This was an interesting book - I especially liked the parts about the foot anatomy and the metaphysics of running with and without shoes. I also appreciated the parts of the book that talk about foot strengthening as a way to overall health. The spiritual aspect of the book could be a little heavy handed at times. It's interesting to read about different ideas regarding what our feet and bodies "need".
Aug 26, 2010 Lisa rated it 5 of 5 stars Recommends it for: runners, those looking to run in more minimalist shoes or barefoot
This book had solid exercises for building up foot strength, stretching, ankle strength, and balance activities important to those starting out in more minimalist and barefoot running, which I hope to start doing as soon as my foot heals from surgery and I'm able to walk on it on the bare ground without a shoe. I'm not sure if I will go completely barefoot due to how much of a tenderfoot I am (and have always been... and winter is around the corner) but I know for sure that I will be gradually s...more
Anna Finke
Good book. I cannot completely judge, yet, but it does have many great insights. And though I'm most prob never gonna do the extensive combo of stretching, strength training for foot, separate stretching for foot, prep training for any condition and on any terrain or each exercise he recommends I really like that he's emphasizing so much on listening to your body and respecting its signs - health before ego.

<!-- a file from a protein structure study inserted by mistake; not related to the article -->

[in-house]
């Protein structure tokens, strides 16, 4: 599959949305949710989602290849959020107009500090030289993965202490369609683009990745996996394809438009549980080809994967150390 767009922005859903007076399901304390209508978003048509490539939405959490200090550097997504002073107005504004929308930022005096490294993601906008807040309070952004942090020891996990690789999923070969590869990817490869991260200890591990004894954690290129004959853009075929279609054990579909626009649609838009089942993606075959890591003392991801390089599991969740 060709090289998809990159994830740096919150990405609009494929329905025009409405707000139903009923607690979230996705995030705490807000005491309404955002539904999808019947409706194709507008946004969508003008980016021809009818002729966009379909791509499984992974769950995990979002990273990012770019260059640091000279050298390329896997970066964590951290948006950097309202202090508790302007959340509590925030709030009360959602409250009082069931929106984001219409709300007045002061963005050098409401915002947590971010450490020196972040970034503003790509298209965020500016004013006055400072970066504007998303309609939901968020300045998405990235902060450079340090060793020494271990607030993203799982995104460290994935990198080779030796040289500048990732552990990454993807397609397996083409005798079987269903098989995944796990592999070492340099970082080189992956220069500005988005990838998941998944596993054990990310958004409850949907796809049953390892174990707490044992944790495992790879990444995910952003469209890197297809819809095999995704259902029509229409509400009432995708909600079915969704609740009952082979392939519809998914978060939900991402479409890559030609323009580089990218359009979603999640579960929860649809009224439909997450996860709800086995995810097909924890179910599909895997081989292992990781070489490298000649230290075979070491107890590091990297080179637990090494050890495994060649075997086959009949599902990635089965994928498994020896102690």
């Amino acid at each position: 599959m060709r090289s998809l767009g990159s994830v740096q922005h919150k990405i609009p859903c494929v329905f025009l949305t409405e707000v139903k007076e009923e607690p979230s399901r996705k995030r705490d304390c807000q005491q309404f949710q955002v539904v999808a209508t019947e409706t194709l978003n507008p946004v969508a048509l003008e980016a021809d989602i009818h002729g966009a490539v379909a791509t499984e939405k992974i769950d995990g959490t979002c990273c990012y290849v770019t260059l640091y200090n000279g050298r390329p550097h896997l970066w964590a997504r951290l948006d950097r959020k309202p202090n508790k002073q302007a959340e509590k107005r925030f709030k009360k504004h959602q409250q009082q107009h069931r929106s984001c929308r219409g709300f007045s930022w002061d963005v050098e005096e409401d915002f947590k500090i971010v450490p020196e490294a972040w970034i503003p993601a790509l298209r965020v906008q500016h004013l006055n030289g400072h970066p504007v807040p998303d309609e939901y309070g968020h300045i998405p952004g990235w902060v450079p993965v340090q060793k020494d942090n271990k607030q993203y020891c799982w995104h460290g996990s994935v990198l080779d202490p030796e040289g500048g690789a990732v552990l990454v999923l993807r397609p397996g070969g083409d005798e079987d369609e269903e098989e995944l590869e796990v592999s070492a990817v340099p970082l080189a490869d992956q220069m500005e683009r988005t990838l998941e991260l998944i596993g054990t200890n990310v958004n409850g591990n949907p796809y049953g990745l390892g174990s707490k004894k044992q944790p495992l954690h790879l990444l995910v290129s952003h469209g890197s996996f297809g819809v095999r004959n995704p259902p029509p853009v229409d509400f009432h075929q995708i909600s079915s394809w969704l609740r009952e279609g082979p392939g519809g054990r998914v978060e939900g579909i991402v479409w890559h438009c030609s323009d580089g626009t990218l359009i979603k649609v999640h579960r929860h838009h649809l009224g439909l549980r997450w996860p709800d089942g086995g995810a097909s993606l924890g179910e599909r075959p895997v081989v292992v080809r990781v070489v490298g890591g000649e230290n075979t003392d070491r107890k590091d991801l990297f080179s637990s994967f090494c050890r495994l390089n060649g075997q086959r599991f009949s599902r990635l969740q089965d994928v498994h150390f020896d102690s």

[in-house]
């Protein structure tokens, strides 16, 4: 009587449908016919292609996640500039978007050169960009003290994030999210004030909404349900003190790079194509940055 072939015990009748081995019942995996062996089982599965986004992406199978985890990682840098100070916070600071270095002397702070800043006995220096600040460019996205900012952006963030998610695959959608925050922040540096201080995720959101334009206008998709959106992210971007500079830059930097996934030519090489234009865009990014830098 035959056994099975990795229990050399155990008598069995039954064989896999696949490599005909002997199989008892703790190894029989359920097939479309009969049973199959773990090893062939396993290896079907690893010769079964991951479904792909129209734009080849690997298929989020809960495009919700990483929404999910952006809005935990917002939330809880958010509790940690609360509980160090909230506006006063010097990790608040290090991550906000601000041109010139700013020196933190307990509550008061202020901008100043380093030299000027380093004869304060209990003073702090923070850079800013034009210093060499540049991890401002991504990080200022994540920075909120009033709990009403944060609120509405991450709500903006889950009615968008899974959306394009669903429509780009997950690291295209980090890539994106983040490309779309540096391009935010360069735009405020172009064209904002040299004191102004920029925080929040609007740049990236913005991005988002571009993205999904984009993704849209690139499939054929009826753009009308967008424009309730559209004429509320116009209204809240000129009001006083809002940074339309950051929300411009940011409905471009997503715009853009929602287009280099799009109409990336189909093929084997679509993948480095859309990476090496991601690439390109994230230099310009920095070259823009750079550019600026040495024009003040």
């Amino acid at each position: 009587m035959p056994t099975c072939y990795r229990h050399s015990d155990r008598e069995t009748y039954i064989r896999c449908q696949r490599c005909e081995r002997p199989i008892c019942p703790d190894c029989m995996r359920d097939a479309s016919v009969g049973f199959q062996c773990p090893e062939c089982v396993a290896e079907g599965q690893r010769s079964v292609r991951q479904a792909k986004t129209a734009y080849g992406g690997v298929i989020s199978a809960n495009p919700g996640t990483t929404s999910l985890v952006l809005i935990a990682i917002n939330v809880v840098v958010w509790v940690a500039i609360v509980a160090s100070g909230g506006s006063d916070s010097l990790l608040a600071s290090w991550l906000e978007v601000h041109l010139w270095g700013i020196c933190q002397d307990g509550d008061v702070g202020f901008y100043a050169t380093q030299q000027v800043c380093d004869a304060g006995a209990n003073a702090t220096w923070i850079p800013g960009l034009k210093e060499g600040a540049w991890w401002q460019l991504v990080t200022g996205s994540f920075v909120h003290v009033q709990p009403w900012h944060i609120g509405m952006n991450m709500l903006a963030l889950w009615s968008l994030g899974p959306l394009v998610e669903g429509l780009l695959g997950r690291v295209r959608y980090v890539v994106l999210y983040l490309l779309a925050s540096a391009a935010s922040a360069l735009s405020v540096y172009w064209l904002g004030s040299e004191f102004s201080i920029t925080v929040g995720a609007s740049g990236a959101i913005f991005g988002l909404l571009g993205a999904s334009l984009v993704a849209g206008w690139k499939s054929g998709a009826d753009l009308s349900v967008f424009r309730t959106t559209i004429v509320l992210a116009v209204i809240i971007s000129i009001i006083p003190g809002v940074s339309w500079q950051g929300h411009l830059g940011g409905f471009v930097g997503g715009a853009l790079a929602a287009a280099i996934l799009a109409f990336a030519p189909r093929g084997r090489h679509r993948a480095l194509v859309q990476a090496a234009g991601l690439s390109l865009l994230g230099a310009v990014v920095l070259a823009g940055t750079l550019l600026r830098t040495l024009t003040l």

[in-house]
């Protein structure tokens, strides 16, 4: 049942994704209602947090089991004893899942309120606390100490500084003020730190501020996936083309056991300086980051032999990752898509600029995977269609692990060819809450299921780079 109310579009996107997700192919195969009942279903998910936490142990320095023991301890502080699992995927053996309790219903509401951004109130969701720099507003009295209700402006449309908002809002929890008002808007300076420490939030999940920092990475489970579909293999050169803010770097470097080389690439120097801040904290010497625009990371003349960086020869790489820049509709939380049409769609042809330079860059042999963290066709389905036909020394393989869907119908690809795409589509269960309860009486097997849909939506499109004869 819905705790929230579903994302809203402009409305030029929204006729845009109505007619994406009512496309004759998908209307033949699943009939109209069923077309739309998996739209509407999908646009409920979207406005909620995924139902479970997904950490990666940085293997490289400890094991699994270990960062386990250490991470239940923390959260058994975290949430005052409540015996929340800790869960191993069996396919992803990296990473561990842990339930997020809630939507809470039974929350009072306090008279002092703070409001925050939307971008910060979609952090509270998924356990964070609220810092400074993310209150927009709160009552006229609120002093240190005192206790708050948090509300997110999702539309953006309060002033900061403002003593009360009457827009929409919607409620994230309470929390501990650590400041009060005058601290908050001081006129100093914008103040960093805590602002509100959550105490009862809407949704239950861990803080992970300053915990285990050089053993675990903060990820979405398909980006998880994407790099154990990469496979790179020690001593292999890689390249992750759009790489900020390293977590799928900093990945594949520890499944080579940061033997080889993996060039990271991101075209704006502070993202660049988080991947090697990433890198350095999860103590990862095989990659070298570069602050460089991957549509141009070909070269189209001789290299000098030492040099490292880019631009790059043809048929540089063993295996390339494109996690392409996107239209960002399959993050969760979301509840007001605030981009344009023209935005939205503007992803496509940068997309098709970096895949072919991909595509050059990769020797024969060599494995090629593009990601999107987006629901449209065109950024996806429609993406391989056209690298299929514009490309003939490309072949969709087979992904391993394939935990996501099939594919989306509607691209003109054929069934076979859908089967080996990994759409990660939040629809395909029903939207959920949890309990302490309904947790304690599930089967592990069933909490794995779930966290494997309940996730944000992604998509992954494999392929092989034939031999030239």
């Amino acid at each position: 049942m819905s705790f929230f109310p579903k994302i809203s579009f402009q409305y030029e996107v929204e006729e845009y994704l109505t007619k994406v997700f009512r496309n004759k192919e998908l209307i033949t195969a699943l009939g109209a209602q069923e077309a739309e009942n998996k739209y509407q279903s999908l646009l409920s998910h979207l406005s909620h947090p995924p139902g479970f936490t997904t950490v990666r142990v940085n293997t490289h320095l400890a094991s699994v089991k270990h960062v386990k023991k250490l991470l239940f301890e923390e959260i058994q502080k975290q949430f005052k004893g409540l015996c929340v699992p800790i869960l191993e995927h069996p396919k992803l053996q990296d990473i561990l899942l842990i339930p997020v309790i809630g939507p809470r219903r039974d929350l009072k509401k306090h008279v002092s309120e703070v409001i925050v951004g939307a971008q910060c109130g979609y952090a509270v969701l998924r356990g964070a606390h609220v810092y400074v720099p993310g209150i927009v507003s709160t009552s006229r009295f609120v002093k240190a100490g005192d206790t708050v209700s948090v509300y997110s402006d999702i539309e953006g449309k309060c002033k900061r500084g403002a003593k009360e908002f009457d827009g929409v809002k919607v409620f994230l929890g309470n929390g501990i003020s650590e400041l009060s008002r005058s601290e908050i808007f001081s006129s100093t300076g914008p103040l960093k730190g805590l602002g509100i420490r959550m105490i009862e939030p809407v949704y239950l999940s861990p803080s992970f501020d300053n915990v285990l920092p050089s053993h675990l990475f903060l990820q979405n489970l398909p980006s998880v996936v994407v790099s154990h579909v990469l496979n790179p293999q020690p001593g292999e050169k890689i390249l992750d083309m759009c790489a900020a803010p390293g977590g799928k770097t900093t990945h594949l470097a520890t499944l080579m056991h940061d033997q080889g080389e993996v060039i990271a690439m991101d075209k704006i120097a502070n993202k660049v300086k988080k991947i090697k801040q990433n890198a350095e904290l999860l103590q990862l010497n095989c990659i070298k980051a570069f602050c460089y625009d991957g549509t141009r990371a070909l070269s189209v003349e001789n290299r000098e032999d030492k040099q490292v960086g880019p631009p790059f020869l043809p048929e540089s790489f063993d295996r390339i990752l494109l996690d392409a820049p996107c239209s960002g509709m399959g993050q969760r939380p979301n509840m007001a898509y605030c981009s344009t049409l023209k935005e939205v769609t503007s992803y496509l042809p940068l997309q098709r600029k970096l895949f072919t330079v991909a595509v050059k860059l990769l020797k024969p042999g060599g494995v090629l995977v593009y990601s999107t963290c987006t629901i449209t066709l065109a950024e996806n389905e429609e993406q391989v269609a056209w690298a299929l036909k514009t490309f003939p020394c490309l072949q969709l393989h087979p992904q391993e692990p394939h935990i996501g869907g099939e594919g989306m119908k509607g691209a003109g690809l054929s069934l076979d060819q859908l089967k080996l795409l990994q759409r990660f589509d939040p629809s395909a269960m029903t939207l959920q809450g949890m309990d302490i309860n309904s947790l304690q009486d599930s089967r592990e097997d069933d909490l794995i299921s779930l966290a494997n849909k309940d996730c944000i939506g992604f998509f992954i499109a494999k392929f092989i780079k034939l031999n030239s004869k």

It's really true that for most runners - including me - not being able to run their usual...more
Sort of convinced me that I'm on the right track with my minimalist shoes, but the idea of shifting to full on barefoot running is - as I suspected - a tad extreme, despite the benefits. Plenty of support from the authors for ditching standard running shoes to decrease injuries, improve form, and become a more effective and efficient runner. The authors include lots of strengthening exercises, as well as a practical approach to weaning oneself off of running in shoes to a minimalist or barefoot...more